• Allocate additional Section 106 capital money to extend tracking coverage to all mainstream local routes serving Newbury and Thatcham, addressing adverse customer feedback about absence of comprehensive information
  • Confirm a revenue budget, for maintenance of communications, hardware and software
  • Progressively streamline system architecture and seek to minimise revenue expenditure, focusing on making RTPI available to customers online and on mobile, as well as enhancing on-street displays to provide audio output
  • Seek direct or in-kind contributions from participating operators, notwithstanding the predominantly tendered network.

Active engagement with major operators Newbury & District (N&D) and Reading Transport led to introduction of proprietary third-generation OBUs to the remainder of the N&D fleet, connected to existing ETMs upgraded at the operator’s expense, and the advent of RTPI-driven audio-visual screens by the operator, on Reading-operated commercial routes 1, 2 and 26. Renewed emphasis was placed on prompt supply of accurate schedule and duty data from these participating operators, aided immeasurably by attention to detail from the authorities’ data management consultant and preparation of a Bus Operator Agreement template.

Being aware of RBC’s aspirations for a travel website, liaison led to a productive extension of WBC-RBC joint working in spring 2012. We identified Section 74 utilities compensation money to create a live bus information microsite, accessed via our website at and co-located with RBC’s ‘Travel Reading’ pages, with RBC undertaking updates to the site in-house on request. Website traffic was initially slow, with 1,377 individual hits in the first 12 months but the facility is now much more visible following restructuring of the Council’s website (see Figure 1).

Engaging with colleagues at Wokingham and Traveline South East, WBC oversaw linking of the RTPI system to Traveline’s ‘NextBuses’ mobile web – – and SMS text services, which was completed in April 2013. The Business Case reviewed by our Members considered experience and level of take-up in other authority areas. This important development has achieved our policy objective of increasing availability of RTPI, via mobile devices, through the well-established, widely-promoted, impartial Traveline service, which local authorities and operators actively support.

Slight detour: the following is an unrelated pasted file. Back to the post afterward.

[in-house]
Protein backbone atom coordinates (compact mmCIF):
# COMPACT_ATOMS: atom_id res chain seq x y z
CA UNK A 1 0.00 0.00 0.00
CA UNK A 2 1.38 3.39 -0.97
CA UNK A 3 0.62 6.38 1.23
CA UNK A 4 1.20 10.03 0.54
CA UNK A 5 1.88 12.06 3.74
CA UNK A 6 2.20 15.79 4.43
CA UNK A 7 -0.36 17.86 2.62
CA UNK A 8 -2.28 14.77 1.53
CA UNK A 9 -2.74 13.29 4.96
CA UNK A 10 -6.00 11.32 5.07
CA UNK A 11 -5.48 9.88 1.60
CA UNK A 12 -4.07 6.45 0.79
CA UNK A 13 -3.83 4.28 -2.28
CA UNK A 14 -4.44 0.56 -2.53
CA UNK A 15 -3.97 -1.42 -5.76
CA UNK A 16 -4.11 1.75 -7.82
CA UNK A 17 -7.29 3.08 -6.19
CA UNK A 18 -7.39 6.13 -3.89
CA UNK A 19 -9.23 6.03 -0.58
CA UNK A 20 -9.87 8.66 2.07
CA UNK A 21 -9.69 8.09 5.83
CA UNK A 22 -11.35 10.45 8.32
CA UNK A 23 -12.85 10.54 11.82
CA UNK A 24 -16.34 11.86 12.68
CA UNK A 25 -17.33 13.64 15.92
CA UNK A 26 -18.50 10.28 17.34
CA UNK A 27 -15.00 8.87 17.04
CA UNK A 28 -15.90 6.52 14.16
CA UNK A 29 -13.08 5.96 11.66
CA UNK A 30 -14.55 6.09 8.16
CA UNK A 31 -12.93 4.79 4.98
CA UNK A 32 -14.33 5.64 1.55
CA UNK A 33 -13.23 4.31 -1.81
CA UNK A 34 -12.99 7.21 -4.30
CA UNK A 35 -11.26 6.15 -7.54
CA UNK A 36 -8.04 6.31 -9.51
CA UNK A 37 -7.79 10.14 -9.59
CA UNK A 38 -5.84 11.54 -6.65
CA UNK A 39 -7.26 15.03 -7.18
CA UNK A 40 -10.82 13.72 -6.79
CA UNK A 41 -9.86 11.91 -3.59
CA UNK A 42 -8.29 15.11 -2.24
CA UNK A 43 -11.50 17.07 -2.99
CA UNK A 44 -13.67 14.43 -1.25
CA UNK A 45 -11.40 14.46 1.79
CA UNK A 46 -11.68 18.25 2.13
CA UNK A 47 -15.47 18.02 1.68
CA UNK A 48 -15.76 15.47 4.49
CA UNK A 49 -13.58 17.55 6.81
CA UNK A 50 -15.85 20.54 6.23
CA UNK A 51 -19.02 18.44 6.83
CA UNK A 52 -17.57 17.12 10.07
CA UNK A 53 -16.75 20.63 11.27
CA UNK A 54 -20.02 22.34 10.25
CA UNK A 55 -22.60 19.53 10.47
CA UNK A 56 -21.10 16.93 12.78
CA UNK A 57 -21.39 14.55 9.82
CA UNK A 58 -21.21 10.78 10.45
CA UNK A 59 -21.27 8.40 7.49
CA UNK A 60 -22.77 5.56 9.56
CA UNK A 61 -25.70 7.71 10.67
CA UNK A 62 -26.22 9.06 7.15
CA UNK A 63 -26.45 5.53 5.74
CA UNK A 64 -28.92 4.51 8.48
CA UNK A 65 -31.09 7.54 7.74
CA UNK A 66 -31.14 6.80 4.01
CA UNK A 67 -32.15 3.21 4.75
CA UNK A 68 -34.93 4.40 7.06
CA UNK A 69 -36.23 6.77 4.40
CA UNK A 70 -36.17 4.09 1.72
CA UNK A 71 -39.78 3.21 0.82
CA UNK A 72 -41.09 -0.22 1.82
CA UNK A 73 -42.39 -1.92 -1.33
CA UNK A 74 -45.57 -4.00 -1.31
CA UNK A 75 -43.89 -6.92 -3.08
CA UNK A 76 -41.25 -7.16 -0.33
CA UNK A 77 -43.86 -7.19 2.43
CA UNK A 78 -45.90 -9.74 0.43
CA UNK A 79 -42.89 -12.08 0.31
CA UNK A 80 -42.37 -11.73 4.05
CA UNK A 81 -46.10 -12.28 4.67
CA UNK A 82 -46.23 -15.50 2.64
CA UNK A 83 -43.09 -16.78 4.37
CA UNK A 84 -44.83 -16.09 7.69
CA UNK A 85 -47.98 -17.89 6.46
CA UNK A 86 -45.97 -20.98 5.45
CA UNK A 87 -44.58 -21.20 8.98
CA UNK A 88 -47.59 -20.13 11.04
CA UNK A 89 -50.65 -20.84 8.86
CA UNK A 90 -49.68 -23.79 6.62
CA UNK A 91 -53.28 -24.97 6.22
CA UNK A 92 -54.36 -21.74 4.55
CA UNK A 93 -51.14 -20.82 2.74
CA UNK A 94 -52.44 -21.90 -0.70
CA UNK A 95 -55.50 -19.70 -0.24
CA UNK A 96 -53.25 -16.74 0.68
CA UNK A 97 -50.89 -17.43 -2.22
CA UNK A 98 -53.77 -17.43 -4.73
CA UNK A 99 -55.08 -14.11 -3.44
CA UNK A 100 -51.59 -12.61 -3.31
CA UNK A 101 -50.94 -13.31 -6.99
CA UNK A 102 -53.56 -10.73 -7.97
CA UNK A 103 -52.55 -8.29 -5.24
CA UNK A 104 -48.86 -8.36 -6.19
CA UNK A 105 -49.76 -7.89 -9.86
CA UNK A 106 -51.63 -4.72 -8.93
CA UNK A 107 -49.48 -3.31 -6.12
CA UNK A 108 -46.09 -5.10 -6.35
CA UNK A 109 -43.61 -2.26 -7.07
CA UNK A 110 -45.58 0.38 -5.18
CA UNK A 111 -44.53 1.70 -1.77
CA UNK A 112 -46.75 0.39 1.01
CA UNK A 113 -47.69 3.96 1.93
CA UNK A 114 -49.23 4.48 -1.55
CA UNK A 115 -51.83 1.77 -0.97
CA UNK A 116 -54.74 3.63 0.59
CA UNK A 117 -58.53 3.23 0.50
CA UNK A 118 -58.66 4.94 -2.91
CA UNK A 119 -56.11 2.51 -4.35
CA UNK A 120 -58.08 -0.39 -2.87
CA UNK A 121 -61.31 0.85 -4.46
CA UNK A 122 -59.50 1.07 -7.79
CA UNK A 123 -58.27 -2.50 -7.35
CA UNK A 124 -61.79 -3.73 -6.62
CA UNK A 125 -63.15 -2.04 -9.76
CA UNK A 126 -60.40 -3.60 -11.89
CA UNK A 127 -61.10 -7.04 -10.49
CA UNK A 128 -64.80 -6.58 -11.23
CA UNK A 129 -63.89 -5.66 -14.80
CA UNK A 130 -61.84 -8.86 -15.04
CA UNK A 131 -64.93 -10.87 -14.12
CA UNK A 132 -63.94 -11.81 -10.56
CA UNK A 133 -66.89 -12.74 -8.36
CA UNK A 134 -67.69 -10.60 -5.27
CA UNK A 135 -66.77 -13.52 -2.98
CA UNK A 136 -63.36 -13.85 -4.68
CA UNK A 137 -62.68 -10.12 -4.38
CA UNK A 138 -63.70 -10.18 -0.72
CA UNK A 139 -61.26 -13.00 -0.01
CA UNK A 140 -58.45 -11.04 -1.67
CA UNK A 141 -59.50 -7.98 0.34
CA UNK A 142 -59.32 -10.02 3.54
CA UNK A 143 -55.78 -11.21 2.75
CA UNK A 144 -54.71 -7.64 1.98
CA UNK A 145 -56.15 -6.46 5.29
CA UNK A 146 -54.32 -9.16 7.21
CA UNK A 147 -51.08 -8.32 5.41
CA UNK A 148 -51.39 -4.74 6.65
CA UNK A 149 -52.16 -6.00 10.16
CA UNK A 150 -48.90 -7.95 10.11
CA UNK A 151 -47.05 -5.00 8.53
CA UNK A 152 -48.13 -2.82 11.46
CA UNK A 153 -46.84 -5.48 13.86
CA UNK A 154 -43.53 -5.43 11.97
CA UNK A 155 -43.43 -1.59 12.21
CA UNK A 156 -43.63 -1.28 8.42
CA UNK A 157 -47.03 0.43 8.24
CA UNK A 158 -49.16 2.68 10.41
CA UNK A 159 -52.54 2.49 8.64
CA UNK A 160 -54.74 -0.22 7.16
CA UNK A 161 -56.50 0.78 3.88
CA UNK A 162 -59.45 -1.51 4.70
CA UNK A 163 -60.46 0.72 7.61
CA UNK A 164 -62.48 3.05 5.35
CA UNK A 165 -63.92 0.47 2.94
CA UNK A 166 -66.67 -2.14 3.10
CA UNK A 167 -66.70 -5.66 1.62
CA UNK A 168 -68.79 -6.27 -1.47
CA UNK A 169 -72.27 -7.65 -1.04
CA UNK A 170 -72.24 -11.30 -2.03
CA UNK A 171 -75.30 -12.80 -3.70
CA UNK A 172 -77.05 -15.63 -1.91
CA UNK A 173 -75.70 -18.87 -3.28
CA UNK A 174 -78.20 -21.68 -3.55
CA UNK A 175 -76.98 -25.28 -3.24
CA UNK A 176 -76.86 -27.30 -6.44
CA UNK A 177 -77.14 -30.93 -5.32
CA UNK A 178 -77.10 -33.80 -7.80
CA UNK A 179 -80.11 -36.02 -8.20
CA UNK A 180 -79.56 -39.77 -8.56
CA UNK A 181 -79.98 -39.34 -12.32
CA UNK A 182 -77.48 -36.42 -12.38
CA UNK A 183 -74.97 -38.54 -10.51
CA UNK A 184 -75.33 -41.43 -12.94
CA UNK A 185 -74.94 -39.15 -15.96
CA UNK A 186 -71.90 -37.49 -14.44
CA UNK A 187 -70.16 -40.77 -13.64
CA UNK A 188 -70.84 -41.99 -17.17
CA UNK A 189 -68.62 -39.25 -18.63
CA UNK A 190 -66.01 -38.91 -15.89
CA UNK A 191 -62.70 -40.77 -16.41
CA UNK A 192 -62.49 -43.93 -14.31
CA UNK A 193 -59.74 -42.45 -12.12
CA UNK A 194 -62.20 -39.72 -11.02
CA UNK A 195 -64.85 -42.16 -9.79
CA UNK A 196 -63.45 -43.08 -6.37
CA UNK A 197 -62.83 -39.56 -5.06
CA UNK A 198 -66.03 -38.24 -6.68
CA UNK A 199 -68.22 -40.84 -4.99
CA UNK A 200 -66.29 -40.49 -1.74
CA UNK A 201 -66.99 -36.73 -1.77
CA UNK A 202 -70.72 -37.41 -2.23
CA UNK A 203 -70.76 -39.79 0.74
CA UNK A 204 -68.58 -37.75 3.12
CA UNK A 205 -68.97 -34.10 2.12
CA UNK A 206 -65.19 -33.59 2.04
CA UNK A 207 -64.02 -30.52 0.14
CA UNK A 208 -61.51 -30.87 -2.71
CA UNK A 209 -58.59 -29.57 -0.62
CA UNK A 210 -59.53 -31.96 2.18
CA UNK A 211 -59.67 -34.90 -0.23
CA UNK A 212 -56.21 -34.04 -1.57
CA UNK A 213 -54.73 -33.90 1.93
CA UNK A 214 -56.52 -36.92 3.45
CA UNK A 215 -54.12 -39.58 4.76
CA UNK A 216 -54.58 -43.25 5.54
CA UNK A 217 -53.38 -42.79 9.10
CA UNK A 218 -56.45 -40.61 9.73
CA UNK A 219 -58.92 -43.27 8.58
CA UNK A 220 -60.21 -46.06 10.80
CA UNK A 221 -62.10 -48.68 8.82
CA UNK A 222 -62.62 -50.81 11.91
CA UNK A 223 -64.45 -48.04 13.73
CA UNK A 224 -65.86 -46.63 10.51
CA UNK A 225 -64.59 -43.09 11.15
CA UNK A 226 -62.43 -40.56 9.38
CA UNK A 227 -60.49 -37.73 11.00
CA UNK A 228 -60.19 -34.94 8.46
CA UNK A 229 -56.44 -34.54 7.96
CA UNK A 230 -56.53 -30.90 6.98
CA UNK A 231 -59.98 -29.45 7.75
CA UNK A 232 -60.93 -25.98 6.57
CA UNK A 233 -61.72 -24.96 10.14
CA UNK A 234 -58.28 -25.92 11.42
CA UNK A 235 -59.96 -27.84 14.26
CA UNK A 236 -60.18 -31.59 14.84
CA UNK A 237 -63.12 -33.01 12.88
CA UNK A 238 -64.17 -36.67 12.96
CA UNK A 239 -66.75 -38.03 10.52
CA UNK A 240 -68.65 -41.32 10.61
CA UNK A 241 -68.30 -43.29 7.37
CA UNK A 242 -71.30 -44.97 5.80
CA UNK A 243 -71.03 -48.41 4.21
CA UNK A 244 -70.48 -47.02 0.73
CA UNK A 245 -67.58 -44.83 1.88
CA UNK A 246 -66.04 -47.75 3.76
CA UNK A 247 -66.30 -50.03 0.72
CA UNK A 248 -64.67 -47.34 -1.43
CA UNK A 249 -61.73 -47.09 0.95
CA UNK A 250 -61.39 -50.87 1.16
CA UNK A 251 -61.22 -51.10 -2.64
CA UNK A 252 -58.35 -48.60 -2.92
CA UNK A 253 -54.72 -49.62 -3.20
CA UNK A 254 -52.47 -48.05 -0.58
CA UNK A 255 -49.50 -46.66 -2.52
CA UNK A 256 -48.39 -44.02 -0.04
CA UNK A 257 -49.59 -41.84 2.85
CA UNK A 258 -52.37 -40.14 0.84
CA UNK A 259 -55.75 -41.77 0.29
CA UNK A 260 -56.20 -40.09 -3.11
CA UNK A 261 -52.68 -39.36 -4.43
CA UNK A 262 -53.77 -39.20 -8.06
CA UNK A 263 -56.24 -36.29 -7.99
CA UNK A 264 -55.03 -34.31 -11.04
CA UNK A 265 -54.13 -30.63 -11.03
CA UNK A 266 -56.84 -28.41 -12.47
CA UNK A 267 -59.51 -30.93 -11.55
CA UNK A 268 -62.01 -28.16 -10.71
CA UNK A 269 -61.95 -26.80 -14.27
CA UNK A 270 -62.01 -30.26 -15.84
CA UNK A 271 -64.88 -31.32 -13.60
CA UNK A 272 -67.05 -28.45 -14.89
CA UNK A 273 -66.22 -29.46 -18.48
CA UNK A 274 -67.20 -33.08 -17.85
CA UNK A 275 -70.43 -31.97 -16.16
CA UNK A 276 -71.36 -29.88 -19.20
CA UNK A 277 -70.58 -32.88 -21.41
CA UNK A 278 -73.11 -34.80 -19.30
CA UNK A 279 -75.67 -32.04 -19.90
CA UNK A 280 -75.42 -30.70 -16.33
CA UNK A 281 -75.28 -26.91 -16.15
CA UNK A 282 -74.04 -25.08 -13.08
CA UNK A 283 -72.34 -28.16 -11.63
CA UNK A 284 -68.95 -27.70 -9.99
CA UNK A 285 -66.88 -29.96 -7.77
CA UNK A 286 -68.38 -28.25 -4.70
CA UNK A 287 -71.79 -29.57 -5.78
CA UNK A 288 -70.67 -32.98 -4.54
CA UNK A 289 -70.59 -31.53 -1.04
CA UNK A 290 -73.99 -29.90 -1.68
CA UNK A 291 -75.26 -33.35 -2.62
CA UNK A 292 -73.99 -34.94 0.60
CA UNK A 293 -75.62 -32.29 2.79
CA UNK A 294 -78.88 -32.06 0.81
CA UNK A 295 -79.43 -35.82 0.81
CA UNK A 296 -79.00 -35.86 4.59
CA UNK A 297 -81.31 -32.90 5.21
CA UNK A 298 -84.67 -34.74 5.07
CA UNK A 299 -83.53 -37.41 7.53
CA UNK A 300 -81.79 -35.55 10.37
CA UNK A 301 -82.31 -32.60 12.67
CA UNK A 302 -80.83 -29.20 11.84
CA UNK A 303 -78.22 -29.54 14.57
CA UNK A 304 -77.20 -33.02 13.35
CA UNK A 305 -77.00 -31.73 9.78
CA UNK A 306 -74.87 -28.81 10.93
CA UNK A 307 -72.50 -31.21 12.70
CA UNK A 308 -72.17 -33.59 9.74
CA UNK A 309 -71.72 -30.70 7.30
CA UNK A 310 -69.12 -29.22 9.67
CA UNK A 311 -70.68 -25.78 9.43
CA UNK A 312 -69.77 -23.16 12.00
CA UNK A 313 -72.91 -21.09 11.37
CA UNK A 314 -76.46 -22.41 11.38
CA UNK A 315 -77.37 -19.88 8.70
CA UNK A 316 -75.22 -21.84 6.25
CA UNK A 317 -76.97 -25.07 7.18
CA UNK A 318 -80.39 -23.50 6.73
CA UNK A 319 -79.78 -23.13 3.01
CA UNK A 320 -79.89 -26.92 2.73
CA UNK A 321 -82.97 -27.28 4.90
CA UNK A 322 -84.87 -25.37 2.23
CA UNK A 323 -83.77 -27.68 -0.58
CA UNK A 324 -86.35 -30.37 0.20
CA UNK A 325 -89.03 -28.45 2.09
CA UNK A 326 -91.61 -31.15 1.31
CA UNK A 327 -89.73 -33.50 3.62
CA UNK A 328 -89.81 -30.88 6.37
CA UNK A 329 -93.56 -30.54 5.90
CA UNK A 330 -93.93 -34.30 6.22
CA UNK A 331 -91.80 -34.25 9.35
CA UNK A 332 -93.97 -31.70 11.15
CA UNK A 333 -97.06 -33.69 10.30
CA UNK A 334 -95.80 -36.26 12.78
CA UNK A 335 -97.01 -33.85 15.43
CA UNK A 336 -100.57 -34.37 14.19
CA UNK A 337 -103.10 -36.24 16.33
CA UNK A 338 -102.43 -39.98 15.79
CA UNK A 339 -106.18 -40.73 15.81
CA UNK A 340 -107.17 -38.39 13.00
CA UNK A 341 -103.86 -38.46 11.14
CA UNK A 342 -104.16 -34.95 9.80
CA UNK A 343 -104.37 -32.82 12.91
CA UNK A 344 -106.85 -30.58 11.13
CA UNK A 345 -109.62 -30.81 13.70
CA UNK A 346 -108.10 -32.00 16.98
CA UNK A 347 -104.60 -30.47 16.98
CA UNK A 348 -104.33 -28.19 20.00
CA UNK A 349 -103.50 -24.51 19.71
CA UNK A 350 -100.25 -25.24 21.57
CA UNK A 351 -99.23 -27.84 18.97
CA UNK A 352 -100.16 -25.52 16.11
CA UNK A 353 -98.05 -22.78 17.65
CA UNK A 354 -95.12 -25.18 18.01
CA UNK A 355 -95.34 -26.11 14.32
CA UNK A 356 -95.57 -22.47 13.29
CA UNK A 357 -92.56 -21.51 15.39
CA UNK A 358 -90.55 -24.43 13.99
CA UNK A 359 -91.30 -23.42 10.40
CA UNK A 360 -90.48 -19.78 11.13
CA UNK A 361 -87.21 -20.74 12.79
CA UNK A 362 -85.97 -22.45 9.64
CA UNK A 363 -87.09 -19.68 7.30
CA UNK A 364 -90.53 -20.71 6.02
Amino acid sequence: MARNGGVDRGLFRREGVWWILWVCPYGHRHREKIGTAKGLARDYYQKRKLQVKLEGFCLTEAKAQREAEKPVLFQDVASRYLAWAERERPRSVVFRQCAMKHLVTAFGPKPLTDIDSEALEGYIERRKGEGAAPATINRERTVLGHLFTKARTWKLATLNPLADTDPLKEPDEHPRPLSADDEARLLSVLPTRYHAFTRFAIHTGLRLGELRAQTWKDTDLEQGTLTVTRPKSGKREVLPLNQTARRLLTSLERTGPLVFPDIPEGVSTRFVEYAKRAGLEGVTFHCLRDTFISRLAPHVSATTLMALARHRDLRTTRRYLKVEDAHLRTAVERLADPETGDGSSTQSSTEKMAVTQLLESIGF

To spur use of the NextBuses mobile services, we have adapted our roadside timetable displays and District-wide Travel Guide – still very much in demand, particularly by older customers – to highlight the availability of live information, alongside Traveline’s core journey planning function (see Figure 2).

On core commercial routes, in parallel with upgrading stop infrastructure, we are rolling-out distinctive ‘iGlo’ sign plates designed in conjunction with Thatcham-based supplier Externiture, to promote the web and SMS streams (see Figure 3).

Requests for local data continue to rise, with 1,118 enquiries made for West Berkshire stops using from 01-31 May 2014, compared with 181 in May 2013 when only timetabled information was available. Similarly, requests made for West Berkshire stop-specific data from third party services, via Traveline’s NextBuses Application Programming Interface (API), show an upward trend from 882 requests during May 2013 to 7,229 throughout May 2014.

When coupled with significant operator investment in branding, new vehicles and audio-visual screens, this package of measures has contributed to patronage increase – for example, customer numbers on the ‘jet black’ route 1 have increased by 25% since the brand launched in April 2011.

With the Open Data agenda in mind, live information for West Berkshire services is also available on GoogleMaps and via the Roadworks website ( channeled through Transport API. This latter development has been enthusiastically demonstrated by colleagues in WBC’s Streetworks team.